Lighten Your Toxic Load:
Did you ever stop to think that at the same time you're eating that seemingly healthy apple or bell pepper that you could also be downing a mouthful of pesticides? Yuck!
Note: this page is about pesticides in produce. Please don't ever think that eating non-organic fruits and vegetables is worse than eating non-organic meats. The more produce you eat relative to meat, the better - whether that produce is organic or not.
Well, I have some bad news for you...
...while washing and rinsing fresh produce will reduce levels of some pesticides, it will never eliminate them entirely.
It just makes sense to choose organic fruit and vegetables when possible to reduce exposure to potentially harmful chemicals.
However, cost and availability often make organic produce prohibitive.
The good news...
...if you can't find or afford all organic produce, know that some fruits and vegetables have significantly more pesticide residue than others. If you simply avoid the most toxic produce, you'll be making great strides toward detoxifying your nutrition.
If you've been contemplating going organic, this is a great place to start...
Conventionally grown versions of these fruits and vegetables tend to have the highest concentration of pesticide residue(s):
You can reduce pesticides in your diet by either avoiding these so called "dirty dozen" fruits and vegetables or by prioritizing the purchase of organic varieties of these 12 over others.
It's been estimated by the Environmental Working Group (EWG) (a non-profit environmental research organization dedicated to improving public health and protecting the environment by reducing pollution in air, water and food), that people can lower their pesticide exposure from produce by almost 90 percent by avoiding the "dirty dozen."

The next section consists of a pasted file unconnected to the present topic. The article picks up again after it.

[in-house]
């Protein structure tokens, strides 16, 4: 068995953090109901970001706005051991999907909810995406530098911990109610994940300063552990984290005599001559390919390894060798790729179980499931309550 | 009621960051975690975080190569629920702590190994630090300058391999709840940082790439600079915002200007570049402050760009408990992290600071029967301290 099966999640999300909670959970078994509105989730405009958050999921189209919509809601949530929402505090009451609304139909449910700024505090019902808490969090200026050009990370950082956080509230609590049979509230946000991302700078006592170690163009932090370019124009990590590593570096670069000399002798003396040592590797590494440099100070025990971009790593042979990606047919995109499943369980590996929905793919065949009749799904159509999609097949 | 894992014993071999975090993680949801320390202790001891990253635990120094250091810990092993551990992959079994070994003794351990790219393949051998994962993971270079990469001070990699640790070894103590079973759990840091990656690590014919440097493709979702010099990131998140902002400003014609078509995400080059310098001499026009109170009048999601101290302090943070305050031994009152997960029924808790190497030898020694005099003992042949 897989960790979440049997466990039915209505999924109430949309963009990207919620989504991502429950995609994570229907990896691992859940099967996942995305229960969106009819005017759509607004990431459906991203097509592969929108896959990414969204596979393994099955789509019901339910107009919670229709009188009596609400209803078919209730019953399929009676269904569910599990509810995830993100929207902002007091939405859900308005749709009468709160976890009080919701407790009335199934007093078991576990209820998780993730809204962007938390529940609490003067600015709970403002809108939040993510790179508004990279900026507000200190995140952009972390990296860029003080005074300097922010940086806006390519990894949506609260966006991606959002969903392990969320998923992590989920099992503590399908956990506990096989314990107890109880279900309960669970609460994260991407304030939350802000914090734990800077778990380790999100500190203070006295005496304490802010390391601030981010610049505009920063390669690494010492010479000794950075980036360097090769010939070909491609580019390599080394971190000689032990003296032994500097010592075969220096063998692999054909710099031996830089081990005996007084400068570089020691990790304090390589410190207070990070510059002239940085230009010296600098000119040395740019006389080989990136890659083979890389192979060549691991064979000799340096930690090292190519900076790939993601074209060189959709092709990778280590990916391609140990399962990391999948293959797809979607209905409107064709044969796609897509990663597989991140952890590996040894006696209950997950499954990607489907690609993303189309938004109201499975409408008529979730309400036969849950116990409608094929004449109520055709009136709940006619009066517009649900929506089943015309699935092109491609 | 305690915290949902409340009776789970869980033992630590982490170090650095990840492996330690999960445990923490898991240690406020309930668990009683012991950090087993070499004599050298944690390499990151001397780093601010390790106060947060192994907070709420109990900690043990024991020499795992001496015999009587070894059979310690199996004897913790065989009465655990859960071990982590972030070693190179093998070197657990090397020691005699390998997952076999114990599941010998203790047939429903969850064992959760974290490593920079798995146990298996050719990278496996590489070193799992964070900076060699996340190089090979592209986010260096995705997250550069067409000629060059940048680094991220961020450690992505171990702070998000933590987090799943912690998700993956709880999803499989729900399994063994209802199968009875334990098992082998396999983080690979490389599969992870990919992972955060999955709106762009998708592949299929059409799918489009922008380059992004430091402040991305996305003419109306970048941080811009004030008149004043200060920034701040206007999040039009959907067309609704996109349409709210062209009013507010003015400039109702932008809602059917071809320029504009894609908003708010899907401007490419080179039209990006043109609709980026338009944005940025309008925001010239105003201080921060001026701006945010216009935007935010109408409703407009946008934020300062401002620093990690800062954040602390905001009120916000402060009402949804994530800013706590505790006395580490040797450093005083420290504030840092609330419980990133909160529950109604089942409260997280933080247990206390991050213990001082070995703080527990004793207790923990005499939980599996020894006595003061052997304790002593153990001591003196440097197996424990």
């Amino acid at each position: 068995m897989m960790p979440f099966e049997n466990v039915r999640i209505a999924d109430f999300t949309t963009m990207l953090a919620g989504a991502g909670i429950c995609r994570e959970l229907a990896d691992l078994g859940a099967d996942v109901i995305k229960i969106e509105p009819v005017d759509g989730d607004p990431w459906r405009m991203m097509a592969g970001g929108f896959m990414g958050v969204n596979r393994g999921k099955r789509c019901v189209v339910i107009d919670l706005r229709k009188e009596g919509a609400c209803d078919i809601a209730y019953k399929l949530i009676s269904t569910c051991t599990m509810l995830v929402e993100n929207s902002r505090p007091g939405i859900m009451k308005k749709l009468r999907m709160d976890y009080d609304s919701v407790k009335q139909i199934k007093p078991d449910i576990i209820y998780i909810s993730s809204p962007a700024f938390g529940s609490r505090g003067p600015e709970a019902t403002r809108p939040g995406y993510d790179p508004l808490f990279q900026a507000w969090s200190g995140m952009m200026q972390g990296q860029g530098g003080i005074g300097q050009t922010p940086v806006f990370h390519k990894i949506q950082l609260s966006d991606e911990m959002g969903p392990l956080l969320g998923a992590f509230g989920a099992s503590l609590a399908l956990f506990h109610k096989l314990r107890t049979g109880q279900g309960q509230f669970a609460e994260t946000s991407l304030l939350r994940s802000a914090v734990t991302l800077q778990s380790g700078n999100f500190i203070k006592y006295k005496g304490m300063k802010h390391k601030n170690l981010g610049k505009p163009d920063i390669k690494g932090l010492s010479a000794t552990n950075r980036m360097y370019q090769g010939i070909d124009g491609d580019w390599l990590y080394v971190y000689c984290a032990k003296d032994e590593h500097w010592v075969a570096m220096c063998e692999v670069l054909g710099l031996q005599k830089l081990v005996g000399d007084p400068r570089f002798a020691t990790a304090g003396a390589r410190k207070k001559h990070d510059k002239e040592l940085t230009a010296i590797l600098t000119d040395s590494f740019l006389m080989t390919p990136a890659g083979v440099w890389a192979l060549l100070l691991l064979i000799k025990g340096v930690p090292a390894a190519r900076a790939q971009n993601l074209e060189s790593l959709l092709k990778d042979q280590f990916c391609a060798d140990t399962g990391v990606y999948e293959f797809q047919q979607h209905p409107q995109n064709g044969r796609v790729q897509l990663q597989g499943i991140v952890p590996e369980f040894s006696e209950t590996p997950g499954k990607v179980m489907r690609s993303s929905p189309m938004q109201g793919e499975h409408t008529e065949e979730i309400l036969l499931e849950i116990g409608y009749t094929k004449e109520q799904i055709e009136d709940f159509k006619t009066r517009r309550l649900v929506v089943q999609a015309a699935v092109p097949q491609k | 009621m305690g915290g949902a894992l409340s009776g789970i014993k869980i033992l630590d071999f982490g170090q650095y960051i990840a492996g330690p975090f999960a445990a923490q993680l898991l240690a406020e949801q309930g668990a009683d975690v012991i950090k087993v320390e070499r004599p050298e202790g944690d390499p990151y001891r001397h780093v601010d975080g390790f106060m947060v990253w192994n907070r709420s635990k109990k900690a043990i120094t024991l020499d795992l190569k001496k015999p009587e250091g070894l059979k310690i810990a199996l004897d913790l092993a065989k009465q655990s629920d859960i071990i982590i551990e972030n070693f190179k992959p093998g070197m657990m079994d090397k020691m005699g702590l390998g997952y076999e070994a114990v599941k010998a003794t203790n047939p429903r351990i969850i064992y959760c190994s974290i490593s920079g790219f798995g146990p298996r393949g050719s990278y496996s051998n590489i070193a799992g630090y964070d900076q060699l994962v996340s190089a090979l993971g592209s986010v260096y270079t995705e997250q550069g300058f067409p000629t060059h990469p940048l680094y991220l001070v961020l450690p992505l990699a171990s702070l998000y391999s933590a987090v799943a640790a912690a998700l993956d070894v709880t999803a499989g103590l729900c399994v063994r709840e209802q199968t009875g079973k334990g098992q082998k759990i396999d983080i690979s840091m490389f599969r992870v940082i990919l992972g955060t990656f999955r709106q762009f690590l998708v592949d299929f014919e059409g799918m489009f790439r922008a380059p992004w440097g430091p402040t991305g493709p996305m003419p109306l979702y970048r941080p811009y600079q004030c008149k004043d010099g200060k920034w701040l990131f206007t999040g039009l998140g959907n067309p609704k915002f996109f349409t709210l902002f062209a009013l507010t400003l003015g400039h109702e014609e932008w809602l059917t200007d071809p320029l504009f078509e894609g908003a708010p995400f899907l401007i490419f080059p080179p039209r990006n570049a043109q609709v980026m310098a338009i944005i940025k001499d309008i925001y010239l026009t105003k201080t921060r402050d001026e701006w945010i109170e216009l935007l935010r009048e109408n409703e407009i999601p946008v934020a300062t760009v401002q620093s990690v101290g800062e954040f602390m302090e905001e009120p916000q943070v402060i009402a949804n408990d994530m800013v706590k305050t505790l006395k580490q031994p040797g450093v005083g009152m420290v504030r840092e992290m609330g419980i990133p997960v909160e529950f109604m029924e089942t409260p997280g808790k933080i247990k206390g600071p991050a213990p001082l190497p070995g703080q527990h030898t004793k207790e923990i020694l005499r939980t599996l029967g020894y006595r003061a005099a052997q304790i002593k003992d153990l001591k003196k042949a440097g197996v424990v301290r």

Here's the cleanest conventional produce...
The LEAST Dirty Dozen:
(The toxic load on these products is small enough that it's probably not worth buying organic. I don't!)
The EWG suggests that eating the 12 most contaminated fruits and vegetables will expose a person to about 14 pesticides per day, on average. Eating the 12 least contaminated will expose a person to less than 2 pesticides per day, and in much smaller concentrations.
So if you love any of the produce on the dirty dozen list (like I do...I'm a strawberry and apple fiend!) these are the organic fruits and vegetables you really should prioritize!
Of course, this is all good and great if you only eat produce you've purchased. But what should you do if you dine out?!
It's difficult to find organic fruits and vegetables on a menu. If you want to be a purist and stay in keeping with your intention to reduce exposure to potentially harmful chemicals...
...make choices from the low pesticide list, like cooked broccoli, asparagus, eggplant, cabbage, onions, sweet corn or peas...
...or simply find an organic restaurant.
Why should you care about pesticides anyways?
Pesticides have been seen to cause many adverse effects in well designed animal studies, from cancer, to nervous system damage, to reproductive effects.
Granted we don't have similar human studies, but there is growing consensus that even small doses of pesticides and other chemicals can be harmful to humans.
Because the toxic effects of pesticides are concerning, not well understood, or in some cases completely unstudied, it just makes sense to minimize exposure to pesticides whenever possible!
Why be a human "lab rat?"
Your best option...
...Eat a varied diet, wash all produce, and choose organic fruits and vegetables when possible (prioritizing the "dirty dozen") to reduce exposure to potentially harmful chemicals.
More on healthy eating.